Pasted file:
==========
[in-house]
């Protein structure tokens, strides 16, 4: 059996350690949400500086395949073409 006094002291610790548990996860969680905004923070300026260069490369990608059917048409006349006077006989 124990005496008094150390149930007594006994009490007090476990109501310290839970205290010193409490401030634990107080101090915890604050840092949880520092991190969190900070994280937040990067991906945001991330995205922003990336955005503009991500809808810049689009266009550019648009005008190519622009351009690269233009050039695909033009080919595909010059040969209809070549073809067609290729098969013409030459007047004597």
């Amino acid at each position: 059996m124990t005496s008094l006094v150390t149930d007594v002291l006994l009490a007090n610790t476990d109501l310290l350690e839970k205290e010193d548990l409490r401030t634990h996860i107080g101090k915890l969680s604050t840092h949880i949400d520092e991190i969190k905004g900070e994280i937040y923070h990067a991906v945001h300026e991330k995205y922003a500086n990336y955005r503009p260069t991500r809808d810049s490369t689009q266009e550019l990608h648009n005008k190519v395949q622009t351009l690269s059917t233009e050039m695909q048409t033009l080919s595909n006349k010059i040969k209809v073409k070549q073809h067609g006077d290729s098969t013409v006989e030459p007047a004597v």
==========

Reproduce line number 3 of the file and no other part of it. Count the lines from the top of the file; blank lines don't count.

């Amino acid at each position: 059996m124990t005496s008094l006094v150390t149930d007594v002291l006994l009490a007090n610790t476990d109501l310290l350690e839970k205290e010193d548990l409490r401030t634990h996860i107080g101090k915890l969680s604050t840092h949880i949400d520092e991190i969190k905004g900070e994280i937040y923070h990067a991906v945001h300026e991330k995205y922003a500086n990336y955005r503009p260069t991500r809808d810049s490369t689009q266009e550019l990608h648009n005008k190519v395949q622009t351009l690269s059917t233009e050039m695909q048409t033009l080919s595909n006349k010059i040969k209809v073409k070549q073809h067609g006077d290729s098969t013409v006989e030459p007047a004597v």